By By Master Sgt. Christina Bhatti-Madden, U.S. Army, Pacific Public AffairsAugust 2, 2010
Santiago (August 2, 2010) - Senior officers from 25 nations traveled to Santiago to discuss the role of land forces to combat transnational threats in the Asia-Pacific region, as part of the 34th iteration of the Pacific Armies Management Seminar.
The Asia-Pacific region is vast in both land and culture with every major language spoken, every major religion practiced and seven of the top 10 largest armies in the world. These differences have long caused strife among many of the populations across the region.
In an effort to build understanding, interpersonal relationships, and leadership, PAMS was created by the U.S. Army to bring together senior leaders from the Asia Pacific region.
"The natural and geographical distances, along with cultural differences between the regions and people present challenges," said Gen. Juan Miguel Fuente, Chilean army commander in chief. This seminar represents a growing process of integration between the nations.
PAMS is an annual multinational military seminar, which provides a forum for senior-level officers from regional ground forces and security services. Since the seminar's beginning in 1978, PAMS has been considered USARPAC's most important Theater Security Cooperation Program for the region. This year's theme is Transnational Threats in the Asia-Pacific: Defining the role of land forces.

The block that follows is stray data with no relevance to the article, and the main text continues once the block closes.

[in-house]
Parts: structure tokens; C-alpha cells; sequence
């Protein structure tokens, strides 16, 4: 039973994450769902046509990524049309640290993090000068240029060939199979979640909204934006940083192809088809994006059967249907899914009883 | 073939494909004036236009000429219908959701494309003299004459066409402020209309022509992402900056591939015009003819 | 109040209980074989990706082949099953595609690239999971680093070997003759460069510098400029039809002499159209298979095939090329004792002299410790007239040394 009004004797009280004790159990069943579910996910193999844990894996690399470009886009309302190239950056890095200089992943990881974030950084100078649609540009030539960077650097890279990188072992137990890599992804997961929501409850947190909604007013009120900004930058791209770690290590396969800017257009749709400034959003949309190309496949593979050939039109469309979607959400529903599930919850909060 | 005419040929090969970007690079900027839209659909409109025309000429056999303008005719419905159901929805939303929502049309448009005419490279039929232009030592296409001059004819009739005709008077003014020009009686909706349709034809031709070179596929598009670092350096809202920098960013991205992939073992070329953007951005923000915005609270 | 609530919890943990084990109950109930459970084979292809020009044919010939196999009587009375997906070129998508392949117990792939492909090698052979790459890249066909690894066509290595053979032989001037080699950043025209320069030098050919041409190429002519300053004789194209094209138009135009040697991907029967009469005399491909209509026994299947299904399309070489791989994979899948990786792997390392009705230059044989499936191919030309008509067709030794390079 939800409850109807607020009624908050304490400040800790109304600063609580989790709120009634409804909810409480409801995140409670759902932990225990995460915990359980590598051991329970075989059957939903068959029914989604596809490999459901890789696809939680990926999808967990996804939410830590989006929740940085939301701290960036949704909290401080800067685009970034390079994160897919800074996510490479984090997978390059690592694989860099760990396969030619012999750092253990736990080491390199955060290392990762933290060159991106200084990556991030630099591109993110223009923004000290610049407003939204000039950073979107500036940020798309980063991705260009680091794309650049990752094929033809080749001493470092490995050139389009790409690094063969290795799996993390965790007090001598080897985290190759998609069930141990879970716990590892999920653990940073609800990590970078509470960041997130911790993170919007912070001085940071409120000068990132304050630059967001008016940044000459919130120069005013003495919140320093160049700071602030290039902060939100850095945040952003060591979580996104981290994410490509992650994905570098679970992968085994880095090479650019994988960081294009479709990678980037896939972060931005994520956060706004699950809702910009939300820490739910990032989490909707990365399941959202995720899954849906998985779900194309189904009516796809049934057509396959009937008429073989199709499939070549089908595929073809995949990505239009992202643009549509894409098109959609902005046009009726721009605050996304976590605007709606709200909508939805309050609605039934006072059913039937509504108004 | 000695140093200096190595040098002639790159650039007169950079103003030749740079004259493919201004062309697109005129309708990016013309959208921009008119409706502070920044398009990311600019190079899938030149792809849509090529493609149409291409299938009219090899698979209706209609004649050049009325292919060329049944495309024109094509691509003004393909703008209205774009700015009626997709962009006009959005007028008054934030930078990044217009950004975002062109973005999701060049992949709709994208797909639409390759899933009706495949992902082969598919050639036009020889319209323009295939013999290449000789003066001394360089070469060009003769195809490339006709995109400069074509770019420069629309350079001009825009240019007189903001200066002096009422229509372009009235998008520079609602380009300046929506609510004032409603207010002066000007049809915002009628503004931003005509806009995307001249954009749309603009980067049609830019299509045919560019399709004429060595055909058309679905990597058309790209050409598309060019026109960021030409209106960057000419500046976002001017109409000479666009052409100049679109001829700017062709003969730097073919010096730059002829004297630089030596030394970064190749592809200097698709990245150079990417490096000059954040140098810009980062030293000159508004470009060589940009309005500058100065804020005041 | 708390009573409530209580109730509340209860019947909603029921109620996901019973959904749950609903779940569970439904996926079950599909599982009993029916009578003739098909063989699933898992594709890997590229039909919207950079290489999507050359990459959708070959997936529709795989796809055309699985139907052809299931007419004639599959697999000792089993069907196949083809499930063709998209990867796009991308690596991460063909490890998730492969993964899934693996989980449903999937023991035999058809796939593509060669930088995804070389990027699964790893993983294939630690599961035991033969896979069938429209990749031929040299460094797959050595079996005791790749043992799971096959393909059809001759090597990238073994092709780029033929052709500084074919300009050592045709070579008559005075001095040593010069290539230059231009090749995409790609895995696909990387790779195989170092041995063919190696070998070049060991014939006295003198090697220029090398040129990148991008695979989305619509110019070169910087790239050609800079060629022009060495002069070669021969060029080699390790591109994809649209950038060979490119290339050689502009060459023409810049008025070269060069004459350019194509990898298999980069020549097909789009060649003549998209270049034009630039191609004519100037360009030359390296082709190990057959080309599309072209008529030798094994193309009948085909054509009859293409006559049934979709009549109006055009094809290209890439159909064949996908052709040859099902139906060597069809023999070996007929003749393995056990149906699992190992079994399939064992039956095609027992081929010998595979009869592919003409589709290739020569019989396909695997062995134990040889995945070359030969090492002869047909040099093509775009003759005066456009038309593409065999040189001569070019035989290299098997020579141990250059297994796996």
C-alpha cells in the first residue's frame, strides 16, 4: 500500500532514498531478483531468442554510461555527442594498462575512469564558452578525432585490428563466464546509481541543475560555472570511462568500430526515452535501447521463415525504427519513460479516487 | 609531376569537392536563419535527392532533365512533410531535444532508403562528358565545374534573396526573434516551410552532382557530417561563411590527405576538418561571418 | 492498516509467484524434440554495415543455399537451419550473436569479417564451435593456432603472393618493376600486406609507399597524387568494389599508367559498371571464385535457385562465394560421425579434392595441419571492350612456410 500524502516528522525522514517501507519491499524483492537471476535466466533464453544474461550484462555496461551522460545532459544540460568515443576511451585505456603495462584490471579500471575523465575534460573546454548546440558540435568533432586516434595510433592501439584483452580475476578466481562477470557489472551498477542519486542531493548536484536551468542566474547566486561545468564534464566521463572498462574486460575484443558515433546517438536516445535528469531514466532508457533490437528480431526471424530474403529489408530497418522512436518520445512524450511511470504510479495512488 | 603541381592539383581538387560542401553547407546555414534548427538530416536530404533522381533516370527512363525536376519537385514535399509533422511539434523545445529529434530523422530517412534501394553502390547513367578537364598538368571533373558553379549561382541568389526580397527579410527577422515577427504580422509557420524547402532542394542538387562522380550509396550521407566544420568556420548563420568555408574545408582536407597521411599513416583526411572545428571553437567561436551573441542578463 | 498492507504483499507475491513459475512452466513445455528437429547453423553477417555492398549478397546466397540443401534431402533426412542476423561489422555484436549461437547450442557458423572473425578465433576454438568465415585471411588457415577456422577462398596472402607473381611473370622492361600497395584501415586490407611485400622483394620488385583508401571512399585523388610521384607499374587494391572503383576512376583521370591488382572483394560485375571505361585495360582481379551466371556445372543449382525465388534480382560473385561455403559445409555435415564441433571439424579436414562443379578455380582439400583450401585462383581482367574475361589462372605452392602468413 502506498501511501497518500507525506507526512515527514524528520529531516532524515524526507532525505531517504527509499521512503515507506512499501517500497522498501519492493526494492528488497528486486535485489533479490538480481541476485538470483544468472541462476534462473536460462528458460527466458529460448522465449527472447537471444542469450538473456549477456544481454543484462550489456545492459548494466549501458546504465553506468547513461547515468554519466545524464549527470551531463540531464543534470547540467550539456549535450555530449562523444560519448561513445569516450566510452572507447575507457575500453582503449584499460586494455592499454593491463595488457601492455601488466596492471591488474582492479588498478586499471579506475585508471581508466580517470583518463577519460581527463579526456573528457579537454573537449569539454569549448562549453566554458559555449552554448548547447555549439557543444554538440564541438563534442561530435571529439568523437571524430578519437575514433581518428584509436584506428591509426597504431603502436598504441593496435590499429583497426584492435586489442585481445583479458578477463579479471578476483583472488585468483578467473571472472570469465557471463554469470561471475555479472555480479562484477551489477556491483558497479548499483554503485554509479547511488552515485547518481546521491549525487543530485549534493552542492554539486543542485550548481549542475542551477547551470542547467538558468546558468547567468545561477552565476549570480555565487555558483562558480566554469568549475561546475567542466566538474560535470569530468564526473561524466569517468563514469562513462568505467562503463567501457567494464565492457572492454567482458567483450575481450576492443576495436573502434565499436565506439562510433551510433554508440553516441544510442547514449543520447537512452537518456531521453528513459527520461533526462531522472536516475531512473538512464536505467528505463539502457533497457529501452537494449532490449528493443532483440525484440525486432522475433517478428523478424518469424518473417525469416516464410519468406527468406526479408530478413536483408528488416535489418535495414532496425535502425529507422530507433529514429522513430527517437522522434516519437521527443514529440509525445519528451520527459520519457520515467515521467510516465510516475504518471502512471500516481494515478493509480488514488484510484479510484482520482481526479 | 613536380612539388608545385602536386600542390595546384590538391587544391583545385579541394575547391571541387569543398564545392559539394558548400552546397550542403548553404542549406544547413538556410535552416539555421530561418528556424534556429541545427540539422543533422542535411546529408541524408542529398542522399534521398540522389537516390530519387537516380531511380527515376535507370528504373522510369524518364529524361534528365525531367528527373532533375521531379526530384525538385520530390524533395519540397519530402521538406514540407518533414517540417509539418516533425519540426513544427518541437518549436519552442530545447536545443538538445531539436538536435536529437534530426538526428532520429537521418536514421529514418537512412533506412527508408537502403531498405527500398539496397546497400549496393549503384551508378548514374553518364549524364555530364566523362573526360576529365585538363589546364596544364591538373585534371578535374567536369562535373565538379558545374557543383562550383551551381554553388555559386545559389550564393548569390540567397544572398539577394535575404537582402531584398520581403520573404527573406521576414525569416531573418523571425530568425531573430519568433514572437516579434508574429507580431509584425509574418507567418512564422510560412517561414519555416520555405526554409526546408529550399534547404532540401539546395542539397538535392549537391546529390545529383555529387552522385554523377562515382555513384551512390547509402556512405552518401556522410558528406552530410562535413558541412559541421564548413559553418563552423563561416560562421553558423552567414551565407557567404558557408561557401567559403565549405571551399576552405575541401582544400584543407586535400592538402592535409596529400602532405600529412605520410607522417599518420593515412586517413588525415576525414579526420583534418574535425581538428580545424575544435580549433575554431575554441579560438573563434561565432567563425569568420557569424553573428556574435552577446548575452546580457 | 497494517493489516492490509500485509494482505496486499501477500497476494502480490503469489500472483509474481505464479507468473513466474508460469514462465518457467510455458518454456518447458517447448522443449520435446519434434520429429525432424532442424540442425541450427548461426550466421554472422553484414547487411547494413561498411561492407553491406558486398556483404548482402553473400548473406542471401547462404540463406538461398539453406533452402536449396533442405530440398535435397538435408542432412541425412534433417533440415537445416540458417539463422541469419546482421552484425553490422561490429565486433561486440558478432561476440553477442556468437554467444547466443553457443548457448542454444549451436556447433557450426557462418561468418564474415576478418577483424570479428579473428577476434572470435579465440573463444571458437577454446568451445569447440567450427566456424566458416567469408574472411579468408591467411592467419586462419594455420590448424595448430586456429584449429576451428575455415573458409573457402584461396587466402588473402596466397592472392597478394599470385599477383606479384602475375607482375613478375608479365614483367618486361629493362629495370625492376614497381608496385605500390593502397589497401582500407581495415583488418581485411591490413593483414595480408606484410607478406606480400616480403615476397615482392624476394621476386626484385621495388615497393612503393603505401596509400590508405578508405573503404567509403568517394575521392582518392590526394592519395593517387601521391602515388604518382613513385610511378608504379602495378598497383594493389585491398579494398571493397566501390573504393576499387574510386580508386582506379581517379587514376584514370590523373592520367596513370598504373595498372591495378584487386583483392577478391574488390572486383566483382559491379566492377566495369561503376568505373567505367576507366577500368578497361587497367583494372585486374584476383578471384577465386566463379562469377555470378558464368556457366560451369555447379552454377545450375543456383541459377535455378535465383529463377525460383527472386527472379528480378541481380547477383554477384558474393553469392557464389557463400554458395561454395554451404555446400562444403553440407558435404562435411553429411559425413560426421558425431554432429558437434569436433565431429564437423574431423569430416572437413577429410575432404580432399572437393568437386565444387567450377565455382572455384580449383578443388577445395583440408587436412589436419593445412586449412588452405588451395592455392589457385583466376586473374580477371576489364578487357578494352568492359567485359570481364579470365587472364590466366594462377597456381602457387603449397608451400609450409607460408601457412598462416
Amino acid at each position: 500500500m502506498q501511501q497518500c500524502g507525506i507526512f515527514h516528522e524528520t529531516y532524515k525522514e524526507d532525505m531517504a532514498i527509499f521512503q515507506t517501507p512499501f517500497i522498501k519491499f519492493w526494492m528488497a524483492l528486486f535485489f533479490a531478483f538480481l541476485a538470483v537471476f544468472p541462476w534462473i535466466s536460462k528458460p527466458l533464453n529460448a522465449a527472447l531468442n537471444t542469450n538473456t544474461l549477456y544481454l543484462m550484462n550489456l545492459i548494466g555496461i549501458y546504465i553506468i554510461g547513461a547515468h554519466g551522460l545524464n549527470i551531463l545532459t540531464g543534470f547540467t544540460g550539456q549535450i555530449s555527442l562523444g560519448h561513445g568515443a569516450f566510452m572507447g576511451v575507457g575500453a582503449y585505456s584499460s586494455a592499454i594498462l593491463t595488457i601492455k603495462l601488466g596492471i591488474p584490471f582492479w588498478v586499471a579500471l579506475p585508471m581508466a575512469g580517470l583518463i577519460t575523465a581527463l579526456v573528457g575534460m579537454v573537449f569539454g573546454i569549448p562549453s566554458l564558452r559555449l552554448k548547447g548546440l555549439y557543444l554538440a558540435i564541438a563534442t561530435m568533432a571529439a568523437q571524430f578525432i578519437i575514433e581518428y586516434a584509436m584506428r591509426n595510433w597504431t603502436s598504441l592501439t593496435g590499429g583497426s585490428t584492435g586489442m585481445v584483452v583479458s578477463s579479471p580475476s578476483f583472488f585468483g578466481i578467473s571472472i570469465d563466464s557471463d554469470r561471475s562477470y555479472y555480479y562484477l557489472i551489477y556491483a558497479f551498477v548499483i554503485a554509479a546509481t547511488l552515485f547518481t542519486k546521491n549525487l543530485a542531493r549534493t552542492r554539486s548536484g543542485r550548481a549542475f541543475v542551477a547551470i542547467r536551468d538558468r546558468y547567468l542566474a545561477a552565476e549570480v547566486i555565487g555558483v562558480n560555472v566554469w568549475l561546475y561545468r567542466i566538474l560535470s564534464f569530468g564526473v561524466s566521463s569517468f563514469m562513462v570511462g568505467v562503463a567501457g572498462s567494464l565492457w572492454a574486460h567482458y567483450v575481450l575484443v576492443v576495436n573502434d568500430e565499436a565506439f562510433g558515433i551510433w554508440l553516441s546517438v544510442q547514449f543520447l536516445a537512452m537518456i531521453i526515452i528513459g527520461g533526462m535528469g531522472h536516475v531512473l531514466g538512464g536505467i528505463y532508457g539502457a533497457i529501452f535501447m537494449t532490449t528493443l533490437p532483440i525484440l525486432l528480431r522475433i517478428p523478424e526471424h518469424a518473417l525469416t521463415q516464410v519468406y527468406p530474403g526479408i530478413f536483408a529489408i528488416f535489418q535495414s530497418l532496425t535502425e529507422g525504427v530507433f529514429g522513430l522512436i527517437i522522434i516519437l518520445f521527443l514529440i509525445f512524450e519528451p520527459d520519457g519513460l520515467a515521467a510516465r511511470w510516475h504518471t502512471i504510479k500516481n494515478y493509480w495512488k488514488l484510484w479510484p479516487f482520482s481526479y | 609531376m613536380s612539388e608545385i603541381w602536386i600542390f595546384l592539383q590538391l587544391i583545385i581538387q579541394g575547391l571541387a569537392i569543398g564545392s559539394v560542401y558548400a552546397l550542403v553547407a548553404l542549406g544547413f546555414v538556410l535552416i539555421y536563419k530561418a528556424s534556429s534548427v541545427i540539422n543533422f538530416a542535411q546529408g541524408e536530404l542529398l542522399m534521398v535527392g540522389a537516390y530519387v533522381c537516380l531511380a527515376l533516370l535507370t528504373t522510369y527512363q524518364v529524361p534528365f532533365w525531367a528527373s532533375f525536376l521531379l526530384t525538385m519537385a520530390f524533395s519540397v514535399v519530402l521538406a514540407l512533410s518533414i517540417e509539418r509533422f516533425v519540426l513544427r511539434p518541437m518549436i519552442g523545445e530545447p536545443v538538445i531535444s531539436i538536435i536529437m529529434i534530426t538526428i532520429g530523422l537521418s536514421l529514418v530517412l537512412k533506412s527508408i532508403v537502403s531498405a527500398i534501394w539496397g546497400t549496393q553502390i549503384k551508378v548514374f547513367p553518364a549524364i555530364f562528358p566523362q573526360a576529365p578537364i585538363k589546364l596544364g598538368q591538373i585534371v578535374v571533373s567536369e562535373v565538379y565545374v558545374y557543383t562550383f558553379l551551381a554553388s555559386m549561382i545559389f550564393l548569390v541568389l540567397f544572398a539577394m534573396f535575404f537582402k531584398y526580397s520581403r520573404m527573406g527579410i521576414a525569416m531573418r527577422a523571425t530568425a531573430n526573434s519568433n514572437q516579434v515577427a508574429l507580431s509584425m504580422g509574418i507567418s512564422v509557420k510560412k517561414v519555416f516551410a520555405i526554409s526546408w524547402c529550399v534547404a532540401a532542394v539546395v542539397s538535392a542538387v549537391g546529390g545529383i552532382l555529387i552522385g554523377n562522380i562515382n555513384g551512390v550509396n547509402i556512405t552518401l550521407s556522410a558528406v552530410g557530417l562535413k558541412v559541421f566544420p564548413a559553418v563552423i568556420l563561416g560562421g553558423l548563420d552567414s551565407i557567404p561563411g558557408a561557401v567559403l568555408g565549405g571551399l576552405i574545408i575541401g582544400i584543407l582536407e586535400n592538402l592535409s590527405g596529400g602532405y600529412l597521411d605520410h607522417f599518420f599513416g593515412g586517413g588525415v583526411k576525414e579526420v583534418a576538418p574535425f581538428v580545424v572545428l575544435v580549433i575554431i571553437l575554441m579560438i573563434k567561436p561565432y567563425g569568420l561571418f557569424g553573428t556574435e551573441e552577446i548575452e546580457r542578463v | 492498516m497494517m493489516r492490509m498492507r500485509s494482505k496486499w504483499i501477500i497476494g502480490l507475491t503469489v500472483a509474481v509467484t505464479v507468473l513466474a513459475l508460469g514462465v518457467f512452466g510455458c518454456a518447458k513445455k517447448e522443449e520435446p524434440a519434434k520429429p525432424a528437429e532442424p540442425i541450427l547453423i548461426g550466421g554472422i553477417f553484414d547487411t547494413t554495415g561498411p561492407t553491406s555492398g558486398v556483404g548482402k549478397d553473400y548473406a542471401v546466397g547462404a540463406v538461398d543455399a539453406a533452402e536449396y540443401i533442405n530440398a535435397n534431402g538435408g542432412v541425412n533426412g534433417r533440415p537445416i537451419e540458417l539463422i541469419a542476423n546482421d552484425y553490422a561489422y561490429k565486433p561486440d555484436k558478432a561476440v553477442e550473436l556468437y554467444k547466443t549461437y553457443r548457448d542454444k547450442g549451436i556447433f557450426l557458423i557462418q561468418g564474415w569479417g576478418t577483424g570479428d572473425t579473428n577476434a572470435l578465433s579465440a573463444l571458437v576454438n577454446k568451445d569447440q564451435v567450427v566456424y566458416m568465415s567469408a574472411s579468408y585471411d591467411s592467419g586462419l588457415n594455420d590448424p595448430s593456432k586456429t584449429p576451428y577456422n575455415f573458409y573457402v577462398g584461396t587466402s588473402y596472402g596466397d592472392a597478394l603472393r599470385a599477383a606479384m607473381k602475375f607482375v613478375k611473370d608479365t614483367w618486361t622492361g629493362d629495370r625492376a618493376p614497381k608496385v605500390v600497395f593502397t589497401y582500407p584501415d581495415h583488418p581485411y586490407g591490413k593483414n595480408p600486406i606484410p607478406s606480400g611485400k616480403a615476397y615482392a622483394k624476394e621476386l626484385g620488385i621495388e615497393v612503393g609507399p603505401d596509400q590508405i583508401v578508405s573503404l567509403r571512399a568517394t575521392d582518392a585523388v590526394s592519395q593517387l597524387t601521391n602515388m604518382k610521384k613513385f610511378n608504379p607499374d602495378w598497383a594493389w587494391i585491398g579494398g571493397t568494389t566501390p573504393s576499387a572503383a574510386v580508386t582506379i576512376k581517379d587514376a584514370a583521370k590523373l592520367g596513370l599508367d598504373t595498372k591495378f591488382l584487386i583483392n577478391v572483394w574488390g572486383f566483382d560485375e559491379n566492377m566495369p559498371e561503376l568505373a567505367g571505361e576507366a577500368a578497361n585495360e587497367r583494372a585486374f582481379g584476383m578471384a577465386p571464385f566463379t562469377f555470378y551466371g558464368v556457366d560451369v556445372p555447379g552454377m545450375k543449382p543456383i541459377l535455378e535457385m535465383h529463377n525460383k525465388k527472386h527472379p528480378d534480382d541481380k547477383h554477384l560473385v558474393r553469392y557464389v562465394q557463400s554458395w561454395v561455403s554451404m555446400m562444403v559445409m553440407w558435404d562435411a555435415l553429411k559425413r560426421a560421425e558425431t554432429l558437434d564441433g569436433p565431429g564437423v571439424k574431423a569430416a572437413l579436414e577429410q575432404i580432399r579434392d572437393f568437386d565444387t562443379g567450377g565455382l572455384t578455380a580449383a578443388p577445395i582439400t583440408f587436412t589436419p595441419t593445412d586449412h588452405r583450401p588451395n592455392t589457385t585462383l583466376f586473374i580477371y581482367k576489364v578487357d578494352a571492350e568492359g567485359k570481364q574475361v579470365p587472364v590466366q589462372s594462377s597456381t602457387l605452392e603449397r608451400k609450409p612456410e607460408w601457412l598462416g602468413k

The week-long conference, allows for discussion and the exchange of ideas in order to help promote peace and stability in the region and develop interpersonal relationships.
"Nations in the Asia Pacific Region must be prepared not only to defend our home countries from traditional attacks, but also to address nonmilitary threats," said Brig. Gen. John E. Seward, deputy commanding general, U.S. Army Pacific.
The threats Seward spoke of included terrorist activities; trafficking of drugs, humans, or weapons; natural or man-made disasters; pandemic disease; and environmental pollution and climate change.
"The task of security is a collective undertaking," said Fuente.
Hosting this year's PAMS is both the EjAfArcito de Chile, or National Army of Chile and USARPAC. The National Army of Chile has consistently sent a national delegation to PAMS since 2006.
While Chile is not considered a Pacific nation, it's Pacific coastline reaches an approximate 3,000-miles and the country's interests and state of influence with Asian-Pacific nations run the gamut from economic trade to security of Chile and the Asian-Pacific region. In addition, the U.S. Army and the Chilean army have developed a relationship through numerous partnership exercises and cross training activities. The relationship between USARPAC and the Chilean army is steadily growing with increased levels in Chilean Army support and observers in USARPAC events and exercises. Most recently, a delegation of Chilean Army observes attended Cobra Gold 2010 in Jomtien, Thailand.
These growing relationships have allowed Chile to establish a firm foothold within the Pacific region.
"In effect," said Fuente, "Chile supports prosperity, growth and development in the Asian-Pacific Region. Chile has participated in the Asia-Pacific Economic Cooperation, the Council of the Pacific Basin and the Latin American Corporation Forum-Asia Del Este. Chile's growing influence in the region presents security challenges, which are analogous to the issues faced in Asian countries."
Both Seward and Fuente aid they are positive important issues and solutions will be addressed during the seminar. PAMS is scheduled from Aug. 2-6.